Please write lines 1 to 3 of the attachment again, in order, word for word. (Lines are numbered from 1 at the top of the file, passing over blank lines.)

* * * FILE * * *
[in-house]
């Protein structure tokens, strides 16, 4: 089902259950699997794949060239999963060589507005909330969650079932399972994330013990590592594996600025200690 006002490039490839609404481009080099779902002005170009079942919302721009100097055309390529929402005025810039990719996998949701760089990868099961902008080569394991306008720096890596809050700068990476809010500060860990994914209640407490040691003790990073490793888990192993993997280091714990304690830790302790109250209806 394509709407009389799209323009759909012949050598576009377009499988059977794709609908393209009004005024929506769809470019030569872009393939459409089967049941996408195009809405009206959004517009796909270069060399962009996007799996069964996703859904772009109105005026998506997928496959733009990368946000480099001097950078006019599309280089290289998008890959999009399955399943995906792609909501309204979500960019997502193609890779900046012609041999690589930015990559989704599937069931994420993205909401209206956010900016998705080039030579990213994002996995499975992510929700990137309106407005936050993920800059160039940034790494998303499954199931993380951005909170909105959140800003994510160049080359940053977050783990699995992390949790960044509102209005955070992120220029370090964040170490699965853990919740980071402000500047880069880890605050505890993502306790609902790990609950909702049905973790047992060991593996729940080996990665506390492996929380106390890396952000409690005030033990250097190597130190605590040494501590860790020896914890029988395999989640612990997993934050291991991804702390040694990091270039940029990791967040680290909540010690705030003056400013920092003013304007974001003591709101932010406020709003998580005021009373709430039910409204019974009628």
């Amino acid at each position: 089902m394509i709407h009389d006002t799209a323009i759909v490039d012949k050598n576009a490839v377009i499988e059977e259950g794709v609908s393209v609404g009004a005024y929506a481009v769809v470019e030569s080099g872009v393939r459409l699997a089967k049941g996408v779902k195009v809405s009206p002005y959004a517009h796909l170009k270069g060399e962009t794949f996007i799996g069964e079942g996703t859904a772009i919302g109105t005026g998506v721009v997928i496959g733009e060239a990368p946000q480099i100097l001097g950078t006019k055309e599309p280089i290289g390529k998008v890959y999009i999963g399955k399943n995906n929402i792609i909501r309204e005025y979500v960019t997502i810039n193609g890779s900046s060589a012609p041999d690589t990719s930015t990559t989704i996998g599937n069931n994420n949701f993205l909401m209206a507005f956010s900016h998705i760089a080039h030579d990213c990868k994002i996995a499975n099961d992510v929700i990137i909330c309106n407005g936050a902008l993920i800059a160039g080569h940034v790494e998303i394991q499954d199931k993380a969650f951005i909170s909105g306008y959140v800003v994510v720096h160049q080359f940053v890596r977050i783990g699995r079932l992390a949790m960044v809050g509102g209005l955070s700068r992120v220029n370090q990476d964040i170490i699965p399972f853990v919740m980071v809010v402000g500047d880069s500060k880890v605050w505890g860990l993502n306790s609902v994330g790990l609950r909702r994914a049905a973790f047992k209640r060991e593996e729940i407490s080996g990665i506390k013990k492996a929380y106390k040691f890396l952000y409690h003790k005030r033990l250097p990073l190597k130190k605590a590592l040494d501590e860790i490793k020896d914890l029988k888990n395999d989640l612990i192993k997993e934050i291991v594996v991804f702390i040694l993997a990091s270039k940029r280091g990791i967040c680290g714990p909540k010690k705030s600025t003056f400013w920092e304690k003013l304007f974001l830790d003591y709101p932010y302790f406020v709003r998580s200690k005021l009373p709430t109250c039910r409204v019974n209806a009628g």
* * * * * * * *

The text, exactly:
[in-house]
């Protein structure tokens, strides 16, 4: 089902259950699997794949060239999963060589507005909330969650079932399972994330013990590592594996600025200690 006002490039490839609404481009080099779902002005170009079942919302721009100097055309390529929402005025810039990719996998949701760089990868099961902008080569394991306008720096890596809050700068990476809010500060860990994914209640407490040691003790990073490793888990192993993997280091714990304690830790302790109250209806 394509709407009389799209323009759909012949050598576009377009499988059977794709609908393209009004005024929506769809470019030569872009393939459409089967049941996408195009809405009206959004517009796909270069060399962009996007799996069964996703859904772009109105005026998506997928496959733009990368946000480099001097950078006019599309280089290289998008890959999009399955399943995906792609909501309204979500960019997502193609890779900046012609041999690589930015990559989704599937069931994420993205909401209206956010900016998705080039030579990213994002996995499975992510929700990137309106407005936050993920800059160039940034790494998303499954199931993380951005909170909105959140800003994510160049080359940053977050783990699995992390949790960044509102209005955070992120220029370090964040170490699965853990919740980071402000500047880069880890605050505890993502306790609902790990609950909702049905973790047992060991593996729940080996990665506390492996929380106390890396952000409690005030033990250097190597130190605590040494501590860790020896914890029988395999989640612990997993934050291991991804702390040694990091270039940029990791967040680290909540010690705030003056400013920092003013304007974001003591709101932010406020709003998580005021009373709430039910409204019974009628």
């Amino acid at each position: 089902m394509i709407h009389d006002t799209a323009i759909v490039d012949k050598n576009a490839v377009i499988e059977e259950g794709v609908s393209v609404g009004a005024y929506a481009v769809v470019e030569s080099g872009v393939r459409l699997a089967k049941g996408v779902k195009v809405s009206p002005y959004a517009h796909l170009k270069g060399e962009t794949f996007i799996g069964e079942g996703t859904a772009i919302g109105t005026g998506v721009v997928i496959g733009e060239a990368p946000q480099i100097l001097g950078t006019k055309e599309p280089i290289g390529k998008v890959y999009i999963g399955k399943n995906n929402i792609i909501r309204e005025y979500v960019t997502i810039n193609g890779s900046s060589a012609p041999d690589t990719s930015t990559t989704i996998g599937n069931n994420n949701f993205l909401m209206a507005f956010s900016h998705i760089a080039h030579d990213c990868k994002i996995a499975n099961d992510v929700i990137i909330c309106n407005g936050a902008l993920i800059a160039g080569h940034v790494e998303i394991q499954d199931k993380a969650f951005i909170s909105g306008y959140v800003v994510v720096h160049q080359f940053v890596r977050i783990g699995r079932l992390a949790m960044v809050g509102g209005l955070s700068r992120v220029n370090q990476d964040i170490i699965p399972f853990v919740m980071v809010v402000g500047d880069s500060k880890v605050w505890g860990l993502n306790s609902v994330g790990l609950r909702r994914a049905a973790f047992k209640r060991e593996e729940i407490s080996g990665i506390k013990k492996a929380y106390k040691f890396l952000y409690h003790k005030r033990l250097p990073l190597k130190k605590a590592l040494d501590e860790i490793k020896d914890l029988k888990n395999d989640l612990i192993k997993e934050i291991v594996v991804f702390i040694l993997a990091s270039k940029r280091g990791i967040c680290g714990p909540k010690k705030s600025t003056f400013w920092e304690k003013l304007f974001l830790d003591y709101p932010y302790f406020v709003r998580s200690k005021l009373p709430t109250c039910r409204v019974n209806a009628g």